MISSOULA - Most of us suspected the 2017 fire season was having a significant impact on Montana’s summer tourist season.
Now a new report by researchers from the University of Montana shows the lost business was likely even more expensive than we might have guessed, sucking more than $240 million out of visitor spending this year.
Tourism has gotten to be a huge business in Montana but when you drop a major fire season on top of the most profitable time of the year, businesses that depend on that summer income really begin to suffer.
This year, the mid-July lightning storms that started the largest blazes in Western Montana put a miserable, and smoky damper on the height of not only the tourist season but the prime time for in-state vacations and weekend trips by Montanans.
Just how big was the impact? UM’s Institute for Tourism and Recreation Research now estimates Montana lost up to 800,000 visitors. And the researchers estimate that means visitor spending was off by more than $240 million for 2017.
While a third of the visitors surveyed that did come here in July, August or September said the smoke wasn’t bad enough to negatively impact them, 10% said they couldn’t go to their planned destination, with 7% switching to a different part of the state.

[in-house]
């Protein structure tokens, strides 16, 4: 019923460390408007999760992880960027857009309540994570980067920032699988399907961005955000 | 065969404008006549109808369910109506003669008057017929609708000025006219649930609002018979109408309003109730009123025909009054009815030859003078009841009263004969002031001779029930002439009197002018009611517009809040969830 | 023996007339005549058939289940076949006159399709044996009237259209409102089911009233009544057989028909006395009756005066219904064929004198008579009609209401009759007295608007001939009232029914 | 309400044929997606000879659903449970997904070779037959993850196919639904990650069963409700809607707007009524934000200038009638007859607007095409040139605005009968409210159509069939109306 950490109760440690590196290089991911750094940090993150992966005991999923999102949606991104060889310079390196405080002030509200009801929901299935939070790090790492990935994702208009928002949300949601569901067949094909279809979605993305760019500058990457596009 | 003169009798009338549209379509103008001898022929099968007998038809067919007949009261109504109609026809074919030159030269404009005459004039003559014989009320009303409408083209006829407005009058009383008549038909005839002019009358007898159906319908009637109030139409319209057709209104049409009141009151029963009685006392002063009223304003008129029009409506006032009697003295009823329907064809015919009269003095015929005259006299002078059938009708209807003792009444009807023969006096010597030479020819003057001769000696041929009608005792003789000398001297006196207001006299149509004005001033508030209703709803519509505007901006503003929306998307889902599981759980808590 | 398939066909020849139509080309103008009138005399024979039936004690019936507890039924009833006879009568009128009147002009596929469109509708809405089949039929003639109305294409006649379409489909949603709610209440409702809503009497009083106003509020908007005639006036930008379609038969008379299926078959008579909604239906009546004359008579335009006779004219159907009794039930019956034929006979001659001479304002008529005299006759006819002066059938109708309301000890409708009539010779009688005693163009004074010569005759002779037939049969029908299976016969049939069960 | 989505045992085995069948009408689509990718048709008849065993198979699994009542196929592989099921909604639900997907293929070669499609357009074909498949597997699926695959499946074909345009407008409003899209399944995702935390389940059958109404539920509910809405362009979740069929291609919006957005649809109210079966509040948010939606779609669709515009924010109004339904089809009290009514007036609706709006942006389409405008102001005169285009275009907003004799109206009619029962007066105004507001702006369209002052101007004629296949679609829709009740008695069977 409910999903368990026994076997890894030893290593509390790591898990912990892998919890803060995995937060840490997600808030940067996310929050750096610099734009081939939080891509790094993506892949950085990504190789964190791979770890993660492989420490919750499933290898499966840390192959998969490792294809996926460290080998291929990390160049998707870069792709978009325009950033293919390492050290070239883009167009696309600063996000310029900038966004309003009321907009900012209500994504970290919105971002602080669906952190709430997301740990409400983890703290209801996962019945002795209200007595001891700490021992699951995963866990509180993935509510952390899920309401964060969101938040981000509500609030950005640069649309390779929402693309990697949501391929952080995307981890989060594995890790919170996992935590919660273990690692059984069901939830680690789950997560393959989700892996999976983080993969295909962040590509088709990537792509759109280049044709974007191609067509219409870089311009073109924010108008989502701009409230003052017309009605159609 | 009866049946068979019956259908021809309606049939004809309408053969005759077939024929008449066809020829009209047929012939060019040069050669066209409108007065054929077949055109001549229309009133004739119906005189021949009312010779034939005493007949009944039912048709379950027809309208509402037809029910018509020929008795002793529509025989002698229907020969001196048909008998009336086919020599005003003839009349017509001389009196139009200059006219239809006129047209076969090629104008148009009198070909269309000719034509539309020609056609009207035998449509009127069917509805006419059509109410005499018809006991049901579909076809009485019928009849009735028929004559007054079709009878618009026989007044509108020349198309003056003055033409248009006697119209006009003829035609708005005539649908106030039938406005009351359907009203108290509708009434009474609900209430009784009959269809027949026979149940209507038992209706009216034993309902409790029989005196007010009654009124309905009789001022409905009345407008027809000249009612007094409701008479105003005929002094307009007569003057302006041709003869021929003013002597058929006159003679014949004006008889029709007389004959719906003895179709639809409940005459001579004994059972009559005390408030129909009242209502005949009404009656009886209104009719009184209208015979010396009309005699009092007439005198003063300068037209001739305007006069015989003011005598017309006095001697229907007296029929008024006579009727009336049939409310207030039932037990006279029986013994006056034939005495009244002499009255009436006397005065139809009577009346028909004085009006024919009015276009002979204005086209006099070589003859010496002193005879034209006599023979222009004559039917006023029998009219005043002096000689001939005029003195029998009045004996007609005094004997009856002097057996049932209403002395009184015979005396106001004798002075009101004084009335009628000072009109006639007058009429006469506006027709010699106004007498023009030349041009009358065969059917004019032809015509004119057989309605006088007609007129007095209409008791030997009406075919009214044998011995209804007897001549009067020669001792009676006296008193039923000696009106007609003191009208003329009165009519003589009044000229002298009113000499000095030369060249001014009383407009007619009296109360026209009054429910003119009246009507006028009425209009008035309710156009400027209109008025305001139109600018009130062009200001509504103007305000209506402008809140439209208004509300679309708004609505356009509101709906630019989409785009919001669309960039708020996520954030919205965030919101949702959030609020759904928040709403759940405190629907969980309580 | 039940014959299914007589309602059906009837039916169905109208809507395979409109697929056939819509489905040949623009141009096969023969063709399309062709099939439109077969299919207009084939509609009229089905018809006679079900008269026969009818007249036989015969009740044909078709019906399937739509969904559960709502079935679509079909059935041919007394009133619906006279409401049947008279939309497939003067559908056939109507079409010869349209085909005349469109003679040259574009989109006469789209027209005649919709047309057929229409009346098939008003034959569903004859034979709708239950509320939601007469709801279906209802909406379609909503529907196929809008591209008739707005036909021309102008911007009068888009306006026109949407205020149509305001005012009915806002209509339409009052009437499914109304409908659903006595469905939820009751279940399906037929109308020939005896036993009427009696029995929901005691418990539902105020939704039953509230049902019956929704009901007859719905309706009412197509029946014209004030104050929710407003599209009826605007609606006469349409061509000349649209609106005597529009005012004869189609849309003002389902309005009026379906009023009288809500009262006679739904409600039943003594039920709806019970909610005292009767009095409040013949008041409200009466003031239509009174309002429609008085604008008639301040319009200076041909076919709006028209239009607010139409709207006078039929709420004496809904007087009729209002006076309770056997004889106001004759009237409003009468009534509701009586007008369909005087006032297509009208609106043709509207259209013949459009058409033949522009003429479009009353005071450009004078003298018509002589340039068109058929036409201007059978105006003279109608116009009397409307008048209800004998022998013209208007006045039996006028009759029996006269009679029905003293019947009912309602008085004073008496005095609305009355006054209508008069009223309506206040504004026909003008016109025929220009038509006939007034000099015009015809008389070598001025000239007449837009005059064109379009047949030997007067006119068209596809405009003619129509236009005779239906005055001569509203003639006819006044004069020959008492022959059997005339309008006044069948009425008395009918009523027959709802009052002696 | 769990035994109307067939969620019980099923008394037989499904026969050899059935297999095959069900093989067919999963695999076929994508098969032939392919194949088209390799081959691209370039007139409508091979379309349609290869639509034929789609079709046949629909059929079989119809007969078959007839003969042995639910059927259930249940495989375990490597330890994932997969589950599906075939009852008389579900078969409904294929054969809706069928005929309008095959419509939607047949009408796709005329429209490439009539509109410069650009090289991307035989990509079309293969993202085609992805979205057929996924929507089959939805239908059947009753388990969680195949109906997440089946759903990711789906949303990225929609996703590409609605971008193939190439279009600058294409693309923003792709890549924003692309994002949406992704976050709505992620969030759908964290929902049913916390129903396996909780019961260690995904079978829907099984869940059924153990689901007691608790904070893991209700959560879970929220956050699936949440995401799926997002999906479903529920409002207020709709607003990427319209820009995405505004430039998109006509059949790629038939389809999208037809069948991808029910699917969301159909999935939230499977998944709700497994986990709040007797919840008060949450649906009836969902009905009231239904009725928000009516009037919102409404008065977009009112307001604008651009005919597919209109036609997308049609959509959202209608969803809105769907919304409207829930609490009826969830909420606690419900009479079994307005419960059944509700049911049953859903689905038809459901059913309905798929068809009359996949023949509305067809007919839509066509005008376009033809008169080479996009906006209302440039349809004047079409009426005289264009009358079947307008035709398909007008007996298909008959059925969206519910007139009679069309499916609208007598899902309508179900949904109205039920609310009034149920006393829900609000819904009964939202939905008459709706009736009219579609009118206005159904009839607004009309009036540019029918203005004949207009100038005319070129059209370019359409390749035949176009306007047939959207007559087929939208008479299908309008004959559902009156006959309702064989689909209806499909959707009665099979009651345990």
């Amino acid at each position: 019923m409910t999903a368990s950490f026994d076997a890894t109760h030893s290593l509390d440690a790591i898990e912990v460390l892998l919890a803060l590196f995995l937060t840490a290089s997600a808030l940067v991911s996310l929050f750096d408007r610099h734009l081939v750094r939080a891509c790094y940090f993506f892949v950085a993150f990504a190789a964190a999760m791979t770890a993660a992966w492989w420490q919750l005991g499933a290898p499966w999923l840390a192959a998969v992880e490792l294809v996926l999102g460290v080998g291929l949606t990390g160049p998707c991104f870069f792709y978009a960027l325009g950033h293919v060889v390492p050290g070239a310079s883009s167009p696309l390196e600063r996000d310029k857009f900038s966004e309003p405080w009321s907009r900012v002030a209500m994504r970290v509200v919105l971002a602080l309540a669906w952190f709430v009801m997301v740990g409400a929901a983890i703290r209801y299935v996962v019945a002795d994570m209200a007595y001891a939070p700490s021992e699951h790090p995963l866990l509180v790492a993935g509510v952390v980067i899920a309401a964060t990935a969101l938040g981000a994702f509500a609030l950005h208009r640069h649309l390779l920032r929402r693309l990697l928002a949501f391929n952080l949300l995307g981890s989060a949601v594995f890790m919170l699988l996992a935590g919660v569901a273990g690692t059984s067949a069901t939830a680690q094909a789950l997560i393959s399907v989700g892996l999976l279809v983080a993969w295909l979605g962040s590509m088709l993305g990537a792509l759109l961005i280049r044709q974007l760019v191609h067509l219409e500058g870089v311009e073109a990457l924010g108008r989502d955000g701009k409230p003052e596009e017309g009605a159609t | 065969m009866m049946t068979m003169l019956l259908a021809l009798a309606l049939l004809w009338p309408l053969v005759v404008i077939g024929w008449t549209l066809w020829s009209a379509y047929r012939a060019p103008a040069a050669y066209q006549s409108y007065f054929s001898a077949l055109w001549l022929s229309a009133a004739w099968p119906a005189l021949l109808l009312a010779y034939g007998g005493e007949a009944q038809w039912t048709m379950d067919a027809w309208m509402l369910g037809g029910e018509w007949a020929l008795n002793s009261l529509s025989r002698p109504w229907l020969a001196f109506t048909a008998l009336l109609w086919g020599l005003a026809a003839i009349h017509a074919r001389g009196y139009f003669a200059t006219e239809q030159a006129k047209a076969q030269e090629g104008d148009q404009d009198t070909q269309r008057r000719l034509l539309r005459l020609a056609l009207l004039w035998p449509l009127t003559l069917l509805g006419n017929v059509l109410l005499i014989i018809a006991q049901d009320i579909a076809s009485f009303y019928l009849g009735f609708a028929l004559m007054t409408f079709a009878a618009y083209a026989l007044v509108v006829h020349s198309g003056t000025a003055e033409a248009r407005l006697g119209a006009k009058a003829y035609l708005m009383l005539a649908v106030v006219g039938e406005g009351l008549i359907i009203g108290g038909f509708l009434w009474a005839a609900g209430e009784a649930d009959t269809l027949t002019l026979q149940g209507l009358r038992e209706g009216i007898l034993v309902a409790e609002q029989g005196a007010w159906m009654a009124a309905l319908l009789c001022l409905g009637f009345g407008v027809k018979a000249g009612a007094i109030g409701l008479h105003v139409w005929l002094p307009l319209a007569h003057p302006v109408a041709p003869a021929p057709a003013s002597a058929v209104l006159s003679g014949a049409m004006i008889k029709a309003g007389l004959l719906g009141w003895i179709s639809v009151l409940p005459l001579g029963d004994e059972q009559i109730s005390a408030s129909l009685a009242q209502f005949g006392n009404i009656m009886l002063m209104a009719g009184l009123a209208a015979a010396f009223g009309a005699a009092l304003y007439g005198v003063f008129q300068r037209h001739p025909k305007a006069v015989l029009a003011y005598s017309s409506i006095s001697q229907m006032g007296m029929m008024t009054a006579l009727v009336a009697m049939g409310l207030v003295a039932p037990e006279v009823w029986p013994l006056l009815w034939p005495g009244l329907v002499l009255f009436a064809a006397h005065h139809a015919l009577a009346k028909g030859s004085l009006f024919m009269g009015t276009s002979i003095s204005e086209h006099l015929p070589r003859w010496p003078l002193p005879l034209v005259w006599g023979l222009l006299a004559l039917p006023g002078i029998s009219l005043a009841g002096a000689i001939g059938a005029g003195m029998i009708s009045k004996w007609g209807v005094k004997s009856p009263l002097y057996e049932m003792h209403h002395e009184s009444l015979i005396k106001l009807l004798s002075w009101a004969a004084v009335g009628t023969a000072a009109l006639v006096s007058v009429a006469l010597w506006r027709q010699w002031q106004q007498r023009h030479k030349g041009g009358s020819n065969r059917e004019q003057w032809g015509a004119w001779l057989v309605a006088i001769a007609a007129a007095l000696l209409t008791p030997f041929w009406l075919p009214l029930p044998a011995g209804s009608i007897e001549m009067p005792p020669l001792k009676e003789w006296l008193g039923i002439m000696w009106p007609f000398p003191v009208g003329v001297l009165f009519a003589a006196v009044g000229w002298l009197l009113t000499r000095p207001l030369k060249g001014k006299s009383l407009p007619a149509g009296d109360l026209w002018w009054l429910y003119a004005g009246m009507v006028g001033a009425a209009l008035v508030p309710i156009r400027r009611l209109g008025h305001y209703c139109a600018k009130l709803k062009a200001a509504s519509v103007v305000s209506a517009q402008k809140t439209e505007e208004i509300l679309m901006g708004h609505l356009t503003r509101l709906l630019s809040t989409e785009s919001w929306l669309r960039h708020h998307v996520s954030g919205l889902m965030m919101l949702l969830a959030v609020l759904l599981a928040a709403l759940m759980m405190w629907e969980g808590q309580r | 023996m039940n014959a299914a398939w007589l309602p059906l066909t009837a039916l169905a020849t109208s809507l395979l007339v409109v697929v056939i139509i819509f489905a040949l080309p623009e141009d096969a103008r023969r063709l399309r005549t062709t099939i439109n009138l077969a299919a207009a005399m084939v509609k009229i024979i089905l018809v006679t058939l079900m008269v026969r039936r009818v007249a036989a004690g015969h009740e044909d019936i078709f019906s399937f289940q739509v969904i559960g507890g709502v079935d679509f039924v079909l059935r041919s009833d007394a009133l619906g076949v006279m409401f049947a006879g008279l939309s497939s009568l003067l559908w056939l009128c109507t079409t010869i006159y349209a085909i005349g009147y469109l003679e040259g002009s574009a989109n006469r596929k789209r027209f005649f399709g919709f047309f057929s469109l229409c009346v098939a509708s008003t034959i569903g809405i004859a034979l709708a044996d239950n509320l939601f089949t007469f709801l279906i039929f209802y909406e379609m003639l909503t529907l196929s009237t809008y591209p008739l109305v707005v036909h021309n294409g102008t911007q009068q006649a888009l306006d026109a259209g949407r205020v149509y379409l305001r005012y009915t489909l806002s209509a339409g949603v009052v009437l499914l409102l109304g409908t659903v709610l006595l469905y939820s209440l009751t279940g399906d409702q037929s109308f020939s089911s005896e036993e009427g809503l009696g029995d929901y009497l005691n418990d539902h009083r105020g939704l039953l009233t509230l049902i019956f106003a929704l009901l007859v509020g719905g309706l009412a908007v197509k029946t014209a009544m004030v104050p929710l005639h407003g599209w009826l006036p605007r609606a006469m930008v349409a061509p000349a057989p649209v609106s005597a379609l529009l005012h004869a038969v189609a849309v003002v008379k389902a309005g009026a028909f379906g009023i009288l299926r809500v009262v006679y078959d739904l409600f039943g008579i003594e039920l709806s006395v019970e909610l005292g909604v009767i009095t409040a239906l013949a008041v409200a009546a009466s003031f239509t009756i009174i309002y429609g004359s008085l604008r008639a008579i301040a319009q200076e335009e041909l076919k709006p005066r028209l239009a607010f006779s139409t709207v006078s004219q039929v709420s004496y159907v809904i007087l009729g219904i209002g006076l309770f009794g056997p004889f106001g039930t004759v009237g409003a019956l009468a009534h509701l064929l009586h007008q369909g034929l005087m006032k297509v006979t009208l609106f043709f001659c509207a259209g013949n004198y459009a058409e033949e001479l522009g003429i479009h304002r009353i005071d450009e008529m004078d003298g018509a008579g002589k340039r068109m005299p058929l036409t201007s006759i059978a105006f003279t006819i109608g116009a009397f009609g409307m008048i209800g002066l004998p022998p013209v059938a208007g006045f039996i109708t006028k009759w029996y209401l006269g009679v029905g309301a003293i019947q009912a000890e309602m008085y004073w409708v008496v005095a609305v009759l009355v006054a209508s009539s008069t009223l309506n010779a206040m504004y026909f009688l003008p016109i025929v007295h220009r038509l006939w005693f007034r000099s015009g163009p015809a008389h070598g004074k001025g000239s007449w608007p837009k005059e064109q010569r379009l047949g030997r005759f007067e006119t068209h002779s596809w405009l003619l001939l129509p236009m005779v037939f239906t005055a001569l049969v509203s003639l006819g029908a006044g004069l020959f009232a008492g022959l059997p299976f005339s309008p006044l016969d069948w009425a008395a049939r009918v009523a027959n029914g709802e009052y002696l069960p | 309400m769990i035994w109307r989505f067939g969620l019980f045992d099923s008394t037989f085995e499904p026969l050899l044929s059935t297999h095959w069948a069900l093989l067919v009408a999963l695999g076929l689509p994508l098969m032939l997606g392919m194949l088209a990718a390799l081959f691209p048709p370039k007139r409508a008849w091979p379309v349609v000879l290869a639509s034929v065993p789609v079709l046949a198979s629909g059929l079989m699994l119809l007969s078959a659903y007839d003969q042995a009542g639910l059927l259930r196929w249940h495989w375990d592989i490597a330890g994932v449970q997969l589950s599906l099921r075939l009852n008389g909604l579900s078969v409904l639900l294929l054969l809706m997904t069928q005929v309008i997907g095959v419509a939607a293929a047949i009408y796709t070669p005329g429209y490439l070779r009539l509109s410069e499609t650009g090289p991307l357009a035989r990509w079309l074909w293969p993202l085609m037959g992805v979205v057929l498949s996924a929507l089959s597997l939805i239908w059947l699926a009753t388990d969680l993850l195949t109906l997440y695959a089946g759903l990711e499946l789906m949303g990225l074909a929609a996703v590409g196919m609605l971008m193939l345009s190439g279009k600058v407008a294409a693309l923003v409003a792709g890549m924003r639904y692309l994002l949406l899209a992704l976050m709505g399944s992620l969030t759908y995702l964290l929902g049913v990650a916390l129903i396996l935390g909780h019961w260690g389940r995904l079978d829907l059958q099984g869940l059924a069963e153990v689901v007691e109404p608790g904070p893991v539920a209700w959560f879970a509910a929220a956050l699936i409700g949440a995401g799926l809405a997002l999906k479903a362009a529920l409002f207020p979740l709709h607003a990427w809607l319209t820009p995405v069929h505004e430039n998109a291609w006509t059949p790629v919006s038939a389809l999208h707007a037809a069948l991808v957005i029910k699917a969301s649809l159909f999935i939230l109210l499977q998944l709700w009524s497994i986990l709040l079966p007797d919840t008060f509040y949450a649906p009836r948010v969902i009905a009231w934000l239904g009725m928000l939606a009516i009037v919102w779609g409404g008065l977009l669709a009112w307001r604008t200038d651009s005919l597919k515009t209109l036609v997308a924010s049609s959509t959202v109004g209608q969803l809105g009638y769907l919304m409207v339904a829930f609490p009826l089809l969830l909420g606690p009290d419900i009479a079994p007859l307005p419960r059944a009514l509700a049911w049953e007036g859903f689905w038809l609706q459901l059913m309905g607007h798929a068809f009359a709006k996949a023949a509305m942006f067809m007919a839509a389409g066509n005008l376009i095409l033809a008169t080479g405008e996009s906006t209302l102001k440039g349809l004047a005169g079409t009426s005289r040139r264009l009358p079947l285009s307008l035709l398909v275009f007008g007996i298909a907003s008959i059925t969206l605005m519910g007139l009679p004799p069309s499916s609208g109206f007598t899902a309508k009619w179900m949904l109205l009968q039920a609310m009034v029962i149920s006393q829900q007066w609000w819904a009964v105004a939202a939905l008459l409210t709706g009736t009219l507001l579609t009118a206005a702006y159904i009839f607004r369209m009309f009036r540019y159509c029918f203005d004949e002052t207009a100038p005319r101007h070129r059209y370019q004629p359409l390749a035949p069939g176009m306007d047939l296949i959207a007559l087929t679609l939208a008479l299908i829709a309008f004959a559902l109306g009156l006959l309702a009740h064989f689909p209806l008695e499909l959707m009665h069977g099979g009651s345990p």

As you would expect with the largest fires in the Lolo and Flathead national forests -- and the Sprague Fire closing popular spots on the west side of Glacier National Park -- Missoula and Flathead counties were hit the hardest by those change in plans.
The study also found that 76% of all Montanans said they had to cope with weeks of smoke in their hometowns, with 87% in Western Montana and 90% in Southwest Montana complaining of poor air quality. Additionally, 90% of those surveyed said they couldn’t go hiking and fishing as often while 25% canceled their in-state travel plans altogether.
The researchers say the study shows a need for a “wide-ranging, action-driven conversation” on how Montana needs to adapt to more intense fire seasons and build businesses that can withstand those impacts.
They warn firefighting costs, loss of business and disillusioned Montanans could become a bigger issue in the years to come.